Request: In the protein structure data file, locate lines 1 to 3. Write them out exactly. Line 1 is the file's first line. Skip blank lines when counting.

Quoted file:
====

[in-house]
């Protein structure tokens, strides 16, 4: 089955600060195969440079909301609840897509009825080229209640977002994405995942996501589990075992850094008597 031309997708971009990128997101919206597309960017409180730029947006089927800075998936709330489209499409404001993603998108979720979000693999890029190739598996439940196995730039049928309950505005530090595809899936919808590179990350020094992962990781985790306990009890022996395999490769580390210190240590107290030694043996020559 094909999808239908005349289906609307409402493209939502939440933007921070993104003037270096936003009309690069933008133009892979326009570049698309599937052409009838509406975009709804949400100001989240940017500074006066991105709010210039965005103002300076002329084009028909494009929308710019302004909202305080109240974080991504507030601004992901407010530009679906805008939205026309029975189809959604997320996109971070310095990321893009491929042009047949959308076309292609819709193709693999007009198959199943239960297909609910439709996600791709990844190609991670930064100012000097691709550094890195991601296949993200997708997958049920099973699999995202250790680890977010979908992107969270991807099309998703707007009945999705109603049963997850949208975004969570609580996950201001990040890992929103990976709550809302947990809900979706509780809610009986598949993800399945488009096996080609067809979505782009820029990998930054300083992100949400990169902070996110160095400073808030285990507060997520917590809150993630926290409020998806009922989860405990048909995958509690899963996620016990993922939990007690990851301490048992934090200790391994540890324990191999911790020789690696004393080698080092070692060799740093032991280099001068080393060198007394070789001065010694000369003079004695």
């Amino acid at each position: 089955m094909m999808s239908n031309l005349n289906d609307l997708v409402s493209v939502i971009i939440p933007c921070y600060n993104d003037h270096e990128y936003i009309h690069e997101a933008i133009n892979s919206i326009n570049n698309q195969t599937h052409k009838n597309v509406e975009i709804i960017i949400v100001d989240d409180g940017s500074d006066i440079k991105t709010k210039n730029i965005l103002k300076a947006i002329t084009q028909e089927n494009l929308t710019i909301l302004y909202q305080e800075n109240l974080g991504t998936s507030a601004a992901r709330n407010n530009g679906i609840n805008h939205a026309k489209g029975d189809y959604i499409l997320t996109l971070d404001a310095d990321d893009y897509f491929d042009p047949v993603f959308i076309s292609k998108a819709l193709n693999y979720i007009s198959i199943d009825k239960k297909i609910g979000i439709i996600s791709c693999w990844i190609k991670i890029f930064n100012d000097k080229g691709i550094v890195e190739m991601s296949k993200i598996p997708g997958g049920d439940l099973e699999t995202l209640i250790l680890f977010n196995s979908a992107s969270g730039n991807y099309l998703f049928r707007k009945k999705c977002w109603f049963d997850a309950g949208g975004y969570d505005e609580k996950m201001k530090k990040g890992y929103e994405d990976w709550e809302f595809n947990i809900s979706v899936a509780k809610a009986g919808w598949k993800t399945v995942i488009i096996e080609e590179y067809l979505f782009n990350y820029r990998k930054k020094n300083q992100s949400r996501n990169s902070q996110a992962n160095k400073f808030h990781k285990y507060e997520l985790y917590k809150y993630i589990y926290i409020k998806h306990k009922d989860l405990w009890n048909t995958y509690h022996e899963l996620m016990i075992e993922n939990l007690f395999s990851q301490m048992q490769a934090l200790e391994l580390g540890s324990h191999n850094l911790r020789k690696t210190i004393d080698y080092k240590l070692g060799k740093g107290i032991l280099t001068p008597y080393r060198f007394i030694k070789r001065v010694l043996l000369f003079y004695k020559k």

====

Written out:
[in-house]
């Protein structure tokens, strides 16, 4: 089955600060195969440079909301609840897509009825080229209640977002994405995942996501589990075992850094008597 031309997708971009990128997101919206597309960017409180730029947006089927800075998936709330489209499409404001993603998108979720979000693999890029190739598996439940196995730039049928309950505005530090595809899936919808590179990350020094992962990781985790306990009890022996395999490769580390210190240590107290030694043996020559 094909999808239908005349289906609307409402493209939502939440933007921070993104003037270096936003009309690069933008133009892979326009570049698309599937052409009838509406975009709804949400100001989240940017500074006066991105709010210039965005103002300076002329084009028909494009929308710019302004909202305080109240974080991504507030601004992901407010530009679906805008939205026309029975189809959604997320996109971070310095990321893009491929042009047949959308076309292609819709193709693999007009198959199943239960297909609910439709996600791709990844190609991670930064100012000097691709550094890195991601296949993200997708997958049920099973699999995202250790680890977010979908992107969270991807099309998703707007009945999705109603049963997850949208975004969570609580996950201001990040890992929103990976709550809302947990809900979706509780809610009986598949993800399945488009096996080609067809979505782009820029990998930054300083992100949400990169902070996110160095400073808030285990507060997520917590809150993630926290409020998806009922989860405990048909995958509690899963996620016990993922939990007690990851301490048992934090200790391994540890324990191999911790020789690696004393080698080092070692060799740093032991280099001068080393060198007394070789001065010694000369003079004695």
């Amino acid at each position: 089955m094909m999808s239908n031309l005349n289906d609307l997708v409402s493209v939502i971009i939440p933007c921070y600060n993104d003037h270096e990128y936003i009309h690069e997101a933008i133009n892979s919206i326009n570049n698309q195969t599937h052409k009838n597309v509406e975009i709804i960017i949400v100001d989240d409180g940017s500074d006066i440079k991105t709010k210039n730029i965005l103002k300076a947006i002329t084009q028909e089927n494009l929308t710019i909301l302004y909202q305080e800075n109240l974080g991504t998936s507030a601004a992901r709330n407010n530009g679906i609840n805008h939205a026309k489209g029975d189809y959604i499409l997320t996109l971070d404001a310095d990321d893009y897509f491929d042009p047949v993603f959308i076309s292609k998108a819709l193709n693999y979720i007009s198959i199943d009825k239960k297909i609910g979000i439709i996600s791709c693999w990844i190609k991670i890029f930064n100012d000097k080229g691709i550094v890195e190739m991601s296949k993200i598996p997708g997958g049920d439940l099973e699999t995202l209640i250790l680890f977010n196995s979908a992107s969270g730039n991807y099309l998703f049928r707007k009945k999705c977002w109603f049963d997850a309950g949208g975004y969570d505005e609580k996950m201001k530090k990040g890992y929103e994405d990976w709550e809302f595809n947990i809900s979706v899936a509780k809610a009986g919808w598949k993800t399945v995942i488009i096996e080609e590179y067809l979505f782009n990350y820029r990998k930054k020094n300083q992100s949400r996501n990169s902070q996110a992962n160095k400073f808030h990781k285990y507060e997520l985790y917590k809150y993630i589990y926290i409020k998806h306990k009922d989860l405990w009890n048909t995958y509690h022996e899963l996620m016990i075992e993922n939990l007690f395999s990851q301490m048992q490769a934090l200790e391994l580390g540890s324990h191999n850094l911790r020789k690696t210190i004393d080698y080092k240590l070692g060799k740093g107290i032991l280099t001068p008597y080393r060198f007394i030694k070789r001065v010694l043996l000369f003079y004695k020559k």